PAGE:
Current Retail: $68.95-$99.00
Historic Range: $44.20-$136.00
Reviewers Paid: $47.00-$125.00
4.3 oz / 122 g
1 oz 15-Denier 100% Nylon Ripstop / Deluge DWR Finish
Current Retail: $69.30-$99.00
Historic Range: $42.49-$199.00
4 oz / 113 g
1 oz 15-Denier 100% Nylon Ripstop / Deluge® DWR Finish
The Patagonia Houdini is a very light wind shell that has served me well in cold windy conditions and light drizzle. It well deserves the 5-star rating I gave it. Conditions like those in the photo are perfect for windshirts. Windshirts can be worn over fleece, softshells, sweaters, and other clothing to block wind while still providing lots of breathability. They often provide some water repellency adequate for a light drizzle and dry rapidly. They are usually very light and can be stuffed readily in a pocket (including their own pocket).
The photo below was taken during our annual New Years Day hike. In this case, we hiked up Black Mountain with a temperature of 27°F and a gentle wind of 18-23 knots, measured with the Kestrel 4500 I am holding in the photo. There were some small patches of snow under the trees remaining from the snowfall of the night before.
- Very light, even compared to other windshirts
- Windproof up to 30 knot winds during testing
- Very breathable without windchill
- Full zip front allows good ventilation control
- Stuffs into its own pocket, very compactly
- Pocket zipper has tabs inside and out for easy opening and closing when stuffed
- Patagonia’s proprietary DWR provides some water repellency
- Hood fits over helmet
- Lacks handwarmer pockets
- Thin fabric can be snagged in dense brush
- Sleeves have sewn-in elastic, which is likely to lose elasticity with time, especially in very cold weather.
Over the years, I had fallen into the habit of using my Goretex and eVent expedition parkas as the do-all outer shells. I found, as many others have, that even the best “waterproof/breathable” fabrics are not very breathable when carrying a full expedition pack, even with the pit zips fully open.
When I was in Antarctica in 2006, my friend Damien Gildea (the 6ft7in tall fellow to my right in the photo below) pointed out to me that in places like Antarctica where the temperature is so low that you do not have liquid precipitation, you don’t need the waterproof qualities. A light windshell is all that is needed. Damien is wearing the half-zip pullover version. Mt. Vinson is the peak in the background. I was wearing a GTX outer shell in the photo.
Patagonia is a company which has been around for many years. They are based in Ventura, California, although much of their clothing is manufactured in Asia. The company, founded and still run by the famous climber, Yvon Chouinard, is very environmentally conscious. They are also one of the leaders in vetting their off-shore suppliers.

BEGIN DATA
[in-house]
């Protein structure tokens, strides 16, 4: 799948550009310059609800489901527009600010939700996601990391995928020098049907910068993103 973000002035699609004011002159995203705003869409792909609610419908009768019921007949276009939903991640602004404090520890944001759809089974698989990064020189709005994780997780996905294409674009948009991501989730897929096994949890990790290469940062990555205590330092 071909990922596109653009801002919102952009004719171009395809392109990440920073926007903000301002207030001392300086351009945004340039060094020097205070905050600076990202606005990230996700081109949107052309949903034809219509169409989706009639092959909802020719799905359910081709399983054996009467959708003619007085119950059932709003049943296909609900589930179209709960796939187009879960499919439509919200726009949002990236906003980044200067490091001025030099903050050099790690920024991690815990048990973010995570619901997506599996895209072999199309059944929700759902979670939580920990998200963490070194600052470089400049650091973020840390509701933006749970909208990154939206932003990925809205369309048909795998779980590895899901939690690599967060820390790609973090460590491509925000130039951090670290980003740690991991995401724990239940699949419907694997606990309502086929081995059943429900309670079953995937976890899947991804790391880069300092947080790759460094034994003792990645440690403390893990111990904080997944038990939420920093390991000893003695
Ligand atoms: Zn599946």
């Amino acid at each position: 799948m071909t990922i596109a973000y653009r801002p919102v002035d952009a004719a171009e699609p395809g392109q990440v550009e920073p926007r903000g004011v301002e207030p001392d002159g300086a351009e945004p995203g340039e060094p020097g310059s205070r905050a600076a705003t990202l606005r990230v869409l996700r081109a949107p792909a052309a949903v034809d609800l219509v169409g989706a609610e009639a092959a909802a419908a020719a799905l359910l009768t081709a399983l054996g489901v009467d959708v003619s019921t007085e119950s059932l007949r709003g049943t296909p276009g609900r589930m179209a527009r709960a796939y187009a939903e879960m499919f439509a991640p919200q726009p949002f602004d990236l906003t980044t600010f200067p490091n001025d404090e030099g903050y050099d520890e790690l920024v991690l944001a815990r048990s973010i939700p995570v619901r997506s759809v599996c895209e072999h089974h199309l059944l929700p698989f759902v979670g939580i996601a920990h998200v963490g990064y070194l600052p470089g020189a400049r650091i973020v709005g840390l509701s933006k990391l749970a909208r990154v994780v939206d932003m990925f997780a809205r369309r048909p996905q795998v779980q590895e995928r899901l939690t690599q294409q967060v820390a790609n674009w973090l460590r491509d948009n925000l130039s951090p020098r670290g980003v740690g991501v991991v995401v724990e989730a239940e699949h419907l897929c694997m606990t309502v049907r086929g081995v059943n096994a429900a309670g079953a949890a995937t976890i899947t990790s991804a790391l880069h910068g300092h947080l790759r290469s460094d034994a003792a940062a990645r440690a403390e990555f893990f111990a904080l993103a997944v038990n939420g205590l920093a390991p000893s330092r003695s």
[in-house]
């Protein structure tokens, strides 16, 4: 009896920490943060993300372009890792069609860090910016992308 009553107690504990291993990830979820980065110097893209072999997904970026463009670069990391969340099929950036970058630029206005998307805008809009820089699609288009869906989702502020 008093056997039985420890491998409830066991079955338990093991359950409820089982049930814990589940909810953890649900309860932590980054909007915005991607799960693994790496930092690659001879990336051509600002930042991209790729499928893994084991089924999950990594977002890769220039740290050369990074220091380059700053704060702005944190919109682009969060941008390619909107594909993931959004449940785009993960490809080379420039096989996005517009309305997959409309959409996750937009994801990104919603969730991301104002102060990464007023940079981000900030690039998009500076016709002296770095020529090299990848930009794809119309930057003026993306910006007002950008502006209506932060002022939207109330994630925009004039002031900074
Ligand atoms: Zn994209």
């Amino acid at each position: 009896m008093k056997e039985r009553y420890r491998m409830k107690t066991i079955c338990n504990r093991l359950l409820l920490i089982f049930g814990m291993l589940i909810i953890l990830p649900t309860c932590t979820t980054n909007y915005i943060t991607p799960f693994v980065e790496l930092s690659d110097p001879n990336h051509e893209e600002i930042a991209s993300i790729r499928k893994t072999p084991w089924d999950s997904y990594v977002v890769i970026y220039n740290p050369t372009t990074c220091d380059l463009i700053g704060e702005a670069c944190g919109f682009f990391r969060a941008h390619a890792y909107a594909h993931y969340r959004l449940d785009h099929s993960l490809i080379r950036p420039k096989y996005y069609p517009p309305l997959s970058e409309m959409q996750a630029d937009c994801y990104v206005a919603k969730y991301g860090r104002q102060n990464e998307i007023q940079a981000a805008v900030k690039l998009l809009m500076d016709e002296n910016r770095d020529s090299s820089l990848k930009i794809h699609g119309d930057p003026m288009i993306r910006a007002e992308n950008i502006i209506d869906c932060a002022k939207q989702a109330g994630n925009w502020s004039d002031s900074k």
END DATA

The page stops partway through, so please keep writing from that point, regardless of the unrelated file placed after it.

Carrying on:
I have owned and heavily used a number of their items on Denali in Alaska, Kilimanjaro in Africa, several Andean peaks in South America, and Mt. Vinson in Antarctica, as well as winter snowshoe and backcountry ski trips. I have found their gear to be well made and durable, plus their sizes fit me pretty well. Their gear has become so popular, due to its wide-spread use among climbers, that many non-climbers who want to look “outdoorsy” buy it, leading to the name being twisted into “Patagucci”.
When I returned from Antarctica, I went to my local Patagonia store, but found that they were out of stock of the Houdini, one of their more popular items. A few months later, while in Salt Lake at the Outdoor Retailer Show, I stopped into the SLC Patagonia Outlet store, and discovered they had a Houdini in my size, plus were having one of their annual 40% off sales. Just what I wanted.
The Houdini is not waterproof, but that is not what I was looking for. They use a proprietary DWR that has worked very well in practice in drizzles and in snowy conditions (including fairly wet Sierra snowstorms). The regular Patagonia prices are quite high. But the frequent sales in their outlet stores are large enough markdowns, combined with the quality of most of their gear plus environmental consciousness that I have acquired a number of their items (last month I found a Micro Puff jacket in their Reno Outlet with combined markdowns of 40% +30% - be forewarned, though, the Outlets usually have only XS, XL, and XXL sizes unless you luck out as I did).